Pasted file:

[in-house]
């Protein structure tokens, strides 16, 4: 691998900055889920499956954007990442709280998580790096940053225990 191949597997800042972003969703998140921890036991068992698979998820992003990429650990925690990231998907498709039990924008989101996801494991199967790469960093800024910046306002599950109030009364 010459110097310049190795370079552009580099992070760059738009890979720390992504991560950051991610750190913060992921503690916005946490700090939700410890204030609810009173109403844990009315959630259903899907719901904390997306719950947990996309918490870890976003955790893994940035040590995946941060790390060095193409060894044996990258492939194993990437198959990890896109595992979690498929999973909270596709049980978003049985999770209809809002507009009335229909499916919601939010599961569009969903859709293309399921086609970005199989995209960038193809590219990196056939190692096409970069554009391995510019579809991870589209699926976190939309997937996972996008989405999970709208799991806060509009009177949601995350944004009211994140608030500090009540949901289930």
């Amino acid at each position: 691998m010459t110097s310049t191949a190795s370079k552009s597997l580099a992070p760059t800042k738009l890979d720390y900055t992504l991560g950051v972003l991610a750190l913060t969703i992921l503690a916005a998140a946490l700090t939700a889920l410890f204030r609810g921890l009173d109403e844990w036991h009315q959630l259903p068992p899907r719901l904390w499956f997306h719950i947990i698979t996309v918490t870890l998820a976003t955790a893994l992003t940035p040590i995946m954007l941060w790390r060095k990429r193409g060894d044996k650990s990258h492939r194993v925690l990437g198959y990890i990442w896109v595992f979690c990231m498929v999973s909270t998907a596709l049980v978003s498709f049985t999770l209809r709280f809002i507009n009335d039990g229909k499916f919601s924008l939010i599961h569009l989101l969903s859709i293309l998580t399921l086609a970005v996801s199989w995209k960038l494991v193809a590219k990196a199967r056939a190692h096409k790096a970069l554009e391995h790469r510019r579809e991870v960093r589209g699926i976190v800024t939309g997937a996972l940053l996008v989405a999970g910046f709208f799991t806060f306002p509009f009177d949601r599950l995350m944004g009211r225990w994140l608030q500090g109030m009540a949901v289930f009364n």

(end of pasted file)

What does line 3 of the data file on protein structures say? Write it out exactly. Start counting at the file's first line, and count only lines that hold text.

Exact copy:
């Amino acid at each position: 691998m010459t110097s310049t191949a190795s370079k552009s597997l580099a992070p760059t800042k738009l890979d720390y900055t992504l991560g950051v972003l991610a750190l913060t969703i992921l503690a916005a998140a946490l700090t939700a889920l410890f204030r609810g921890l009173d109403e844990w036991h009315q959630l259903p068992p899907r719901l904390w499956f997306h719950i947990i698979t996309v918490t870890l998820a976003t955790a893994l992003t940035p040590i995946m954007l941060w790390r060095k990429r193409g060894d044996k650990s990258h492939r194993v925690l990437g198959y990890i990442w896109v595992f979690c990231m498929v999973s909270t998907a596709l049980v978003s498709f049985t999770l209809r709280f809002i507009n009335d039990g229909k499916f919601s924008l939010i599961h569009l989101l969903s859709i293309l998580t399921l086609a970005v996801s199989w995209k960038l494991v193809a590219k990196a199967r056939a190692h096409k790096a970069l554009e391995h790469r510019r579809e991870v960093r589209g699926i976190v800024t939309g997937a996972l940053l996008v989405a999970g910046f709208f799991t806060f306002p509009f009177d949601r599950l995350m944004g009211r225990w994140l608030q500090g109030m009540a949901v289930f009364n």